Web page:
Business partners who claimed to be strangers guilty of £150k crash for cash scam

Posted on 17 Oct 2017

Two men who claimed to have been involved in a road accident in order to fraudulently claim thousands of pounds from QBE Business Insurance have been ordered to pay back what will amount to close to £150,000. DWF brought proceedings against David Kelly and Allan Lewis to claim back the monies that QBE had paid out, believing their claims to be genuine. It transpired that Kelly and Lewis were business partners and have known each other for 20 years, although Lewis denied that when interviewed in connection with the claim.

Following an accident which was said to have taken place in February 2013, when Allan Lewis ran into the back of David Kelly's Mercedes, Kelly made a claim against QBE for the damage to his vehicle.  Lewis also made a claim against his policy for the damage to his Mercedes and QBE paid out over £56,000 in respect of the two vehicles. Kelly, through solicitors, also intimated a claim for personal injury. A claim for credit hire for over £30,000 was received from a separate set of solicitors, which was withdrawn. During the course of giving evidence at Trial in Liverpool County Court in March, Kelly denied instructing solicitors to pursue a claim for injury.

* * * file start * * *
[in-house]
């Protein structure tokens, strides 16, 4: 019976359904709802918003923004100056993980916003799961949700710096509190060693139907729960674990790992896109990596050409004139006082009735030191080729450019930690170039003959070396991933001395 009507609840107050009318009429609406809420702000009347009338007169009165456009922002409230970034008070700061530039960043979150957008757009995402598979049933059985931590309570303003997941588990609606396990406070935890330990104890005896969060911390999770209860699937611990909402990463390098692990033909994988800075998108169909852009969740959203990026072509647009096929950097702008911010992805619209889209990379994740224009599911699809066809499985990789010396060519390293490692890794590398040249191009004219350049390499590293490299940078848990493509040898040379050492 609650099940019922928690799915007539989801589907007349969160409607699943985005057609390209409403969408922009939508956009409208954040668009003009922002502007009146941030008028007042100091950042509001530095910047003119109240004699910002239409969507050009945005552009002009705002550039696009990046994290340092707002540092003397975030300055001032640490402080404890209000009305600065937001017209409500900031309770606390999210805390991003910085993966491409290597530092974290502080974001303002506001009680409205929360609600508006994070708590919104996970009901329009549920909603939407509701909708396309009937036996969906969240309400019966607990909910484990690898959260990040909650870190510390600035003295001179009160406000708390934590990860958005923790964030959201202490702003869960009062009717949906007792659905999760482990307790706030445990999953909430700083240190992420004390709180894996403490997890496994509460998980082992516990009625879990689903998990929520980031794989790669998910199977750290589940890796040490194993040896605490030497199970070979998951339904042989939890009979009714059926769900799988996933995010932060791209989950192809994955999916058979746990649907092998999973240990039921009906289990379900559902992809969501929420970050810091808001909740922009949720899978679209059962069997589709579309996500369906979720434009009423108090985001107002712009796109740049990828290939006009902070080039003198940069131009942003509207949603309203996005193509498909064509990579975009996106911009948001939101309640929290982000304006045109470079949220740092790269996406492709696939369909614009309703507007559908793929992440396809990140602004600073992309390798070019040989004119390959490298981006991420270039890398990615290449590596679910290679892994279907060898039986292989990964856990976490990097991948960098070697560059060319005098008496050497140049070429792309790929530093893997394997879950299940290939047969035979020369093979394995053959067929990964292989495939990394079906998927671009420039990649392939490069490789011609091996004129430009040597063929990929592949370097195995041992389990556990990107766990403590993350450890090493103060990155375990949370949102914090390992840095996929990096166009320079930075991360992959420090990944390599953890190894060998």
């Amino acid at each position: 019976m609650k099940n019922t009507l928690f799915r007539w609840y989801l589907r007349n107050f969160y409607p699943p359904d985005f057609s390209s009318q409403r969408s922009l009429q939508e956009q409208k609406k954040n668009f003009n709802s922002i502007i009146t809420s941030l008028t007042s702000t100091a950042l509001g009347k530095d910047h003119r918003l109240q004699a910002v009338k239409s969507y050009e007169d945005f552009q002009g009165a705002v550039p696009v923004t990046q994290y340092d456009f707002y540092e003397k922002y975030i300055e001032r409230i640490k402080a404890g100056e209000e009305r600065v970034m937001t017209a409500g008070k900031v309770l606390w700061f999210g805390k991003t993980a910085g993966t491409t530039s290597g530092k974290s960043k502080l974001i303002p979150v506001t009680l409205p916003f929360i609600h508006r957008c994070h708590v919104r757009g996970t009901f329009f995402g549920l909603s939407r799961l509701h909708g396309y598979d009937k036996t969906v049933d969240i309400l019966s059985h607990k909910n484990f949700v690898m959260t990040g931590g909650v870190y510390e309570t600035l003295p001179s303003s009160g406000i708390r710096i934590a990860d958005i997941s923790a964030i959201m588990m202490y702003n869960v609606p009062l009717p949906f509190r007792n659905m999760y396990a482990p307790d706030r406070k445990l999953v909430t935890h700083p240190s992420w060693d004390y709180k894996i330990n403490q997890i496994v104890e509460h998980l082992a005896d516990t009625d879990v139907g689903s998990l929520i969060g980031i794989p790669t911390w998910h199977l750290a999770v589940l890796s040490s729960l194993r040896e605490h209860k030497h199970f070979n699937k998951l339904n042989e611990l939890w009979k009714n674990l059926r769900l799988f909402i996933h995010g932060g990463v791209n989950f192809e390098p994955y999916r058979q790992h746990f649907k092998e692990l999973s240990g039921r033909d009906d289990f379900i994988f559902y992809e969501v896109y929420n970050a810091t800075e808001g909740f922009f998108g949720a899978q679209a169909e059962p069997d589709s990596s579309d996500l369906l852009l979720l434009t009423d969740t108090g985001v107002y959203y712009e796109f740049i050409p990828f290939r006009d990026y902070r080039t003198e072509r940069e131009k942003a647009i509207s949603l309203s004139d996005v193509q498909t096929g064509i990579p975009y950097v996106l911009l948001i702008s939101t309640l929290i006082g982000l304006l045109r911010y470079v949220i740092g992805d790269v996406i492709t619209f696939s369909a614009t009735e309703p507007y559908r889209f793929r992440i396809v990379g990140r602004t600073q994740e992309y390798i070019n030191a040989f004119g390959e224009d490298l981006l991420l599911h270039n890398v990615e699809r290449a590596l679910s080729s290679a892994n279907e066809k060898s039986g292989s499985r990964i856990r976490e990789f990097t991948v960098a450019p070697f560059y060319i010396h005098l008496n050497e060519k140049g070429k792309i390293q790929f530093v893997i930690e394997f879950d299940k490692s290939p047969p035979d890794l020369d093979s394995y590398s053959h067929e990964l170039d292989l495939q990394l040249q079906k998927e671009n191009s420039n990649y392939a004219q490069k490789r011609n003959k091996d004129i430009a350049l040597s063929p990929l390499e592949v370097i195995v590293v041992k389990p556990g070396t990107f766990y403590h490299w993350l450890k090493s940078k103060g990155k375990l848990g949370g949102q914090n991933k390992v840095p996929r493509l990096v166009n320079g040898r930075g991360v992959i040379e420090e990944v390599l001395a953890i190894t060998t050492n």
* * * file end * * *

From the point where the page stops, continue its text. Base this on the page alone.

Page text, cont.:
Handing down judgment on 11th August 2017, HHJ Peter Gregory concluded that the accident was not genuine and that the damage that had been sustained to the two vehicles had been caused deliberately. In an effort to bolster their claims, the men had called evidence from Michael Costello, who had been "…regrettably recruited to bolster the defendants' case". The men were ordered to pay back the sums paid out by QBE with costs, the total amount is likely to be around £150,000.

Paul Scott, Head of Motor, Liability and Property Claims for QBE said:

"These men conspired to claim thousands of pounds for what on the surface appeared to be a genuine claim. We are delighted with this result, fraudulent activity like this ends up costing all policyholders more money and diverts our specialists from supporting genuine claimants.”

Graham Smith, Director at DWF, who successfully brought the proceedings said:

"The fact that these men continued to pretend that the accident was genuine all the way to trial shows what the insurance industry is up against. They had no compunction about claiming large sums of money and then lying in support of those claims. This is a great result for our clients."